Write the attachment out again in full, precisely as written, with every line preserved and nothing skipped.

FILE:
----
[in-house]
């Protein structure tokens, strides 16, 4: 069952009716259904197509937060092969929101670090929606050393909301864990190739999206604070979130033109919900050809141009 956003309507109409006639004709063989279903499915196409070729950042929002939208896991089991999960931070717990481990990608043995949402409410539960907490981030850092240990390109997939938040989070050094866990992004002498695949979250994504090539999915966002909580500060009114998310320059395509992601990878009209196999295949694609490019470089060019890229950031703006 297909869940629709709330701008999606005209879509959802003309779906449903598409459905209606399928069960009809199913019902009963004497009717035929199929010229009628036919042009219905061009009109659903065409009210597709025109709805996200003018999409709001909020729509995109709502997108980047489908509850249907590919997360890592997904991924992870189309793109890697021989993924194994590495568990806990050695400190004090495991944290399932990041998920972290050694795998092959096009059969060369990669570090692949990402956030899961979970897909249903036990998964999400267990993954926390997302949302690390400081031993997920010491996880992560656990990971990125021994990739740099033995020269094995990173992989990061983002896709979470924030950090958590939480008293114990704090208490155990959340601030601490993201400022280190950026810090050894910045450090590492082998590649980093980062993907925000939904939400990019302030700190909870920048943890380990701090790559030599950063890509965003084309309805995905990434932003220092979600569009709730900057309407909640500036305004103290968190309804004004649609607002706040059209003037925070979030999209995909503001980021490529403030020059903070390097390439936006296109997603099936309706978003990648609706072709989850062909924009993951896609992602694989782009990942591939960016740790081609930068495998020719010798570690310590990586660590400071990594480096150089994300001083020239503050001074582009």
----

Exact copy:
[in-house]
């Protein structure tokens, strides 16, 4: 069952009716259904197509937060092969929101670090929606050393909301864990190739999206604070979130033109919900050809141009 956003309507109409006639004709063989279903499915196409070729950042929002939208896991089991999960931070717990481990990608043995949402409410539960907490981030850092240990390109997939938040989070050094866990992004002498695949979250994504090539999915966002909580500060009114998310320059395509992601990878009209196999295949694609490019470089060019890229950031703006 297909869940629709709330701008999606005209879509959802003309779906449903598409459905209606399928069960009809199913019902009963004497009717035929199929010229009628036919042009219905061009009109659903065409009210597709025109709805996200003018999409709001909020729509995109709502997108980047489908509850249907590919997360890592997904991924992870189309793109890697021989993924194994590495568990806990050695400190004090495991944290399932990041998920972290050694795998092959096009059969060369990669570090692949990402956030899961979970897909249903036990998964999400267990993954926390997302949302690390400081031993997920010491996880992560656990990971990125021994990739740099033995020269094995990173992989990061983002896709979470924030950090958590939480008293114990704090208490155990959340601030601490993201400022280190950026810090050894910045450090590492082998590649980093980062993907925000939904939400990019302030700190909870920048943890380990701090790559030599950063890509965003084309309805995905990434932003220092979600569009709730900057309407909640500036305004103290968190309804004004649609607002706040059209003037925070979030999209995909503001980021490529403030020059903070390097390439936006296109997603099936309706978003990648609706072709989850062909924009993951896609992602694989782009990942591939960016740790081609930068495998020719010798570690310590990586660590400071990594480096150089994300001083020239503050001074582009």